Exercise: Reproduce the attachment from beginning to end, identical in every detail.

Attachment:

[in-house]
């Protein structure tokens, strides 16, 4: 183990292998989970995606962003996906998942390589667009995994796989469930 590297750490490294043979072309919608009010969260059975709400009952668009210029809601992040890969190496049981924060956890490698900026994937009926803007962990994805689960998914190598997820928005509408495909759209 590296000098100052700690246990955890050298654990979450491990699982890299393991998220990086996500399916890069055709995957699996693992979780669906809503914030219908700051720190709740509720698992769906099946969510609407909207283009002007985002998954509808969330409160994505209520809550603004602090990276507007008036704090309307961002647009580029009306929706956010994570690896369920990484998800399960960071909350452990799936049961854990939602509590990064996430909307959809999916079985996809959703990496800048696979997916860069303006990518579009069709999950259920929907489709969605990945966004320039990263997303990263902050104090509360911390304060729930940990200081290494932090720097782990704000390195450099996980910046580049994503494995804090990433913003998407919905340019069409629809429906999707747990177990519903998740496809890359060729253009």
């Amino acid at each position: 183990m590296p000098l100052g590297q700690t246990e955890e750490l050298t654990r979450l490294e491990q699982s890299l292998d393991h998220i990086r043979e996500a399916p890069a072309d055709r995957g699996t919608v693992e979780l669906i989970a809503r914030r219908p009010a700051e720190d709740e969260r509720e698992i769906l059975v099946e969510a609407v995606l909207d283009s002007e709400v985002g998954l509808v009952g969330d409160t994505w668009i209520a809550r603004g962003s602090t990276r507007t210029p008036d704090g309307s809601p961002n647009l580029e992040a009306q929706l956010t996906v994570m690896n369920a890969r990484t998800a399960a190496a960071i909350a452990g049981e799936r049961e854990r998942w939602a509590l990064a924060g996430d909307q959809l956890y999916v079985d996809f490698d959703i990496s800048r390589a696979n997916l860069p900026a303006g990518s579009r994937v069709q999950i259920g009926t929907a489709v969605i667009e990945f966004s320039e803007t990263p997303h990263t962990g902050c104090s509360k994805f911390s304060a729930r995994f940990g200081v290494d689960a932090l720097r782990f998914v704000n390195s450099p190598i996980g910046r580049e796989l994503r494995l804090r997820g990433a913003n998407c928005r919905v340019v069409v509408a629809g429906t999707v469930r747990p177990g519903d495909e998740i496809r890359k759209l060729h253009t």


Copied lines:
[in-house]
């Protein structure tokens, strides 16, 4: 183990292998989970995606962003996906998942390589667009995994796989469930 590297750490490294043979072309919608009010969260059975709400009952668009210029809601992040890969190496049981924060956890490698900026994937009926803007962990994805689960998914190598997820928005509408495909759209 590296000098100052700690246990955890050298654990979450491990699982890299393991998220990086996500399916890069055709995957699996693992979780669906809503914030219908700051720190709740509720698992769906099946969510609407909207283009002007985002998954509808969330409160994505209520809550603004602090990276507007008036704090309307961002647009580029009306929706956010994570690896369920990484998800399960960071909350452990799936049961854990939602509590990064996430909307959809999916079985996809959703990496800048696979997916860069303006990518579009069709999950259920929907489709969605990945966004320039990263997303990263902050104090509360911390304060729930940990200081290494932090720097782990704000390195450099996980910046580049994503494995804090990433913003998407919905340019069409629809429906999707747990177990519903998740496809890359060729253009």
């Amino acid at each position: 183990m590296p000098l100052g590297q700690t246990e955890e750490l050298t654990r979450l490294e491990q699982s890299l292998d393991h998220i990086r043979e996500a399916p890069a072309d055709r995957g699996t919608v693992e979780l669906i989970a809503r914030r219908p009010a700051e720190d709740e969260r509720e698992i769906l059975v099946e969510a609407v995606l909207d283009s002007e709400v985002g998954l509808v009952g969330d409160t994505w668009i209520a809550r603004g962003s602090t990276r507007t210029p008036d704090g309307s809601p961002n647009l580029e992040a009306q929706l956010t996906v994570m690896n369920a890969r990484t998800a399960a190496a960071i909350a452990g049981e799936r049961e854990r998942w939602a509590l990064a924060g996430d909307q959809l956890y999916v079985d996809f490698d959703i990496s800048r390589a696979n997916l860069p900026a303006g990518s579009r994937v069709q999950i259920g009926t929907a489709v969605i667009e990945f966004s320039e803007t990263p997303h990263t962990g902050c104090s509360k994805f911390s304060a729930r995994f940990g200081v290494d689960a932090l720097r782990f998914v704000n390195s450099p190598i996980g910046r580049e796989l994503r494995l804090r997820g990433a913003n998407c928005r919905v340019v069409v509408a629809g429906t999707v469930r747990p177990g519903d495909e998740i496809r890359k759209l060729h253009t």